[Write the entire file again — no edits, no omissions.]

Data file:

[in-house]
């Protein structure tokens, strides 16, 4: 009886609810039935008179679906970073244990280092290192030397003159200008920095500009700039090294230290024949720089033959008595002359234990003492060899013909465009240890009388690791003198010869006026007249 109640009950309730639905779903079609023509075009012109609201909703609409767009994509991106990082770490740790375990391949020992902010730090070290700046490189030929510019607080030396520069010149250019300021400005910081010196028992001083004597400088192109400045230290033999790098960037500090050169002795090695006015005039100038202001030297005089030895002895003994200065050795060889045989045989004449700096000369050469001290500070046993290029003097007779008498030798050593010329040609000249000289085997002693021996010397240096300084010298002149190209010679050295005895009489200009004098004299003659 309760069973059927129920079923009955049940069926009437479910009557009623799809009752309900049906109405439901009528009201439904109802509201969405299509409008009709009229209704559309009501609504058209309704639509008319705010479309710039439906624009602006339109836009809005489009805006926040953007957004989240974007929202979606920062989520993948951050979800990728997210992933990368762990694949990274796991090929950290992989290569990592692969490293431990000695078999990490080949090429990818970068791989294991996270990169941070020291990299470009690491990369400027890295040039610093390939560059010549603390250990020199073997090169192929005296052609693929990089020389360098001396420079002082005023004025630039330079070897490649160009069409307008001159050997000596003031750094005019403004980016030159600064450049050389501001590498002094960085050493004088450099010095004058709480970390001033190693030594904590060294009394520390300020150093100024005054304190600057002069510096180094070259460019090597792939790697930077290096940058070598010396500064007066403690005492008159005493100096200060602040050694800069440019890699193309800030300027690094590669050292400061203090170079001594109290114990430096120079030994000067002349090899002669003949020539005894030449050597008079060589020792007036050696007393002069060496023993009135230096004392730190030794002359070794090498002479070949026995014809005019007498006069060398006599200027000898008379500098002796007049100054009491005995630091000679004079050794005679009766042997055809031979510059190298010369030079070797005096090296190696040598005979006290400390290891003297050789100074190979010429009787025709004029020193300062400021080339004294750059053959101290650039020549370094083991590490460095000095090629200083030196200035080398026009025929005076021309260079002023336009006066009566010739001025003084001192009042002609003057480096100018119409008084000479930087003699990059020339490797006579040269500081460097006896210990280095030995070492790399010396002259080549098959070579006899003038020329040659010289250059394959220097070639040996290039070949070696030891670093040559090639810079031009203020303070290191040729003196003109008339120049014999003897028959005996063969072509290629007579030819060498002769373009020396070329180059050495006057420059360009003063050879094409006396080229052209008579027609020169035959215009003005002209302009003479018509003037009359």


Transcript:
[in-house]
């Protein structure tokens, strides 16, 4: 009886609810039935008179679906970073244990280092290192030397003159200008920095500009700039090294230290024949720089033959008595002359234990003492060899013909465009240890009388690791003198010869006026007249 109640009950309730639905779903079609023509075009012109609201909703609409767009994509991106990082770490740790375990391949020992902010730090070290700046490189030929510019607080030396520069010149250019300021400005910081010196028992001083004597400088192109400045230290033999790098960037500090050169002795090695006015005039100038202001030297005089030895002895003994200065050795060889045989045989004449700096000369050469001290500070046993290029003097007779008498030798050593010329040609000249000289085997002693021996010397240096300084010298002149190209010679050295005895009489200009004098004299003659 309760069973059927129920079923009955049940069926009437479910009557009623799809009752309900049906109405439901009528009201439904109802509201969405299509409008009709009229209704559309009501609504058209309704639509008319705010479309710039439906624009602006339109836009809005489009805006926040953007957004989240974007929202979606920062989520993948951050979800990728997210992933990368762990694949990274796991090929950290992989290569990592692969490293431990000695078999990490080949090429990818970068791989294991996270990169941070020291990299470009690491990369400027890295040039610093390939560059010549603390250990020199073997090169192929005296052609693929990089020389360098001396420079002082005023004025630039330079070897490649160009069409307008001159050997000596003031750094005019403004980016030159600064450049050389501001590498002094960085050493004088450099010095004058709480970390001033190693030594904590060294009394520390300020150093100024005054304190600057002069510096180094070259460019090597792939790697930077290096940058070598010396500064007066403690005492008159005493100096200060602040050694800069440019890699193309800030300027690094590669050292400061203090170079001594109290114990430096120079030994000067002349090899002669003949020539005894030449050597008079060589020792007036050696007393002069060496023993009135230096004392730190030794002359070794090498002479070949026995014809005019007498006069060398006599200027000898008379500098002796007049100054009491005995630091000679004079050794005679009766042997055809031979510059190298010369030079070797005096090296190696040598005979006290400390290891003297050789100074190979010429009787025709004029020193300062400021080339004294750059053959101290650039020549370094083991590490460095000095090629200083030196200035080398026009025929005076021309260079002023336009006066009566010739001025003084001192009042002609003057480096100018119409008084000479930087003699990059020339490797006579040269500081460097006896210990280095030995070492790399010396002259080549098959070579006899003038020329040659010289250059394959220097070639040996290039070949070696030891670093040559090639810079031009203020303070290191040729003196003109008339120049014999003897028959005996063969072509290629007579030819060498002769373009020396070329180059050495006057420059360009003063050879094409006396080229052209008579027609020169035959215009003005002209302009003479018509003037009359």